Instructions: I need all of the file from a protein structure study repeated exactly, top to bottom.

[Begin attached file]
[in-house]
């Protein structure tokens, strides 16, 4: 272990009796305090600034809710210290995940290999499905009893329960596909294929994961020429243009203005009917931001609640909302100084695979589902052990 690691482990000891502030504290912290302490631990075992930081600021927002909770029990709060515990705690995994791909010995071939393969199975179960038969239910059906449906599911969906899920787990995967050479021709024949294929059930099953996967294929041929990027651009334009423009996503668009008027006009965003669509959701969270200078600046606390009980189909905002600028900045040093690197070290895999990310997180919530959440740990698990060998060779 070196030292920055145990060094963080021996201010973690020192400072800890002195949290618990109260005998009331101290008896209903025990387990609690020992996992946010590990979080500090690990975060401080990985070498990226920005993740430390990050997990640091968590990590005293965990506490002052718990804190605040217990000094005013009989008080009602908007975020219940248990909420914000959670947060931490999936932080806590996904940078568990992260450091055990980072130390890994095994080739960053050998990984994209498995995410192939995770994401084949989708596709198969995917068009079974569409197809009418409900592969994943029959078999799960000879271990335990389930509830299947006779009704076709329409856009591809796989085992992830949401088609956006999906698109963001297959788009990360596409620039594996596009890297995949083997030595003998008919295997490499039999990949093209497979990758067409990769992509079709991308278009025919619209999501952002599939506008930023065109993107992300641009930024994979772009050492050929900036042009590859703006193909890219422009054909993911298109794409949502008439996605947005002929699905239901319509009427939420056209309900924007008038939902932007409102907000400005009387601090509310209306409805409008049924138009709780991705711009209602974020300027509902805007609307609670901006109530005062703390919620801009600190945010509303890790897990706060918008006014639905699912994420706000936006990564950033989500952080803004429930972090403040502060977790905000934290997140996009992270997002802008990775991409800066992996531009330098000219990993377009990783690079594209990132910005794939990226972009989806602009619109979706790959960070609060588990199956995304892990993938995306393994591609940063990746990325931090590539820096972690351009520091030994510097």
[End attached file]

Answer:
[in-house]
């Protein structure tokens, strides 16, 4: 272990009796305090600034809710210290995940290999499905009893329960596909294929994961020429243009203005009917931001609640909302100084695979589902052990 690691482990000891502030504290912290302490631990075992930081600021927002909770029990709060515990705690995994791909010995071939393969199975179960038969239910059906449906599911969906899920787990995967050479021709024949294929059930099953996967294929041929990027651009334009423009996503668009008027006009965003669509959701969270200078600046606390009980189909905002600028900045040093690197070290895999990310997180919530959440740990698990060998060779 070196030292920055145990060094963080021996201010973690020192400072800890002195949290618990109260005998009331101290008896209903025990387990609690020992996992946010590990979080500090690990975060401080990985070498990226920005993740430390990050997990640091968590990590005293965990506490002052718990804190605040217990000094005013009989008080009602908007975020219940248990909420914000959670947060931490999936932080806590996904940078568990992260450091055990980072130390890994095994080739960053050998990984994209498995995410192939995770994401084949989708596709198969995917068009079974569409197809009418409900592969994943029959078999799960000879271990335990389930509830299947006779009704076709329409856009591809796989085992992830949401088609956006999906698109963001297959788009990360596409620039594996596009890297995949083997030595003998008919295997490499039999990949093209497979990758067409990769992509079709991308278009025919619209999501952002599939506008930023065109993107992300641009930024994979772009050492050929900036042009590859703006193909890219422009054909993911298109794409949502008439996605947005002929699905239901319509009427939420056209309900924007008038939902932007409102907000400005009387601090509310209306409805409008049924138009709780991705711009209602974020300027509902805007609307609670901006109530005062703390919620801009600190945010509303890790897990706060918008006014639905699912994420706000936006990564950033989500952080803004429930972090403040502060977790905000934290997140996009992270997002802008990775991409800066992996531009330098000219990993377009990783690079594209990132910005794939990226972009989806602009619109979706790959960070609060588990199956995304892990993938995306393994591609940063990746990325931090590539820096972690351009520091030994510097």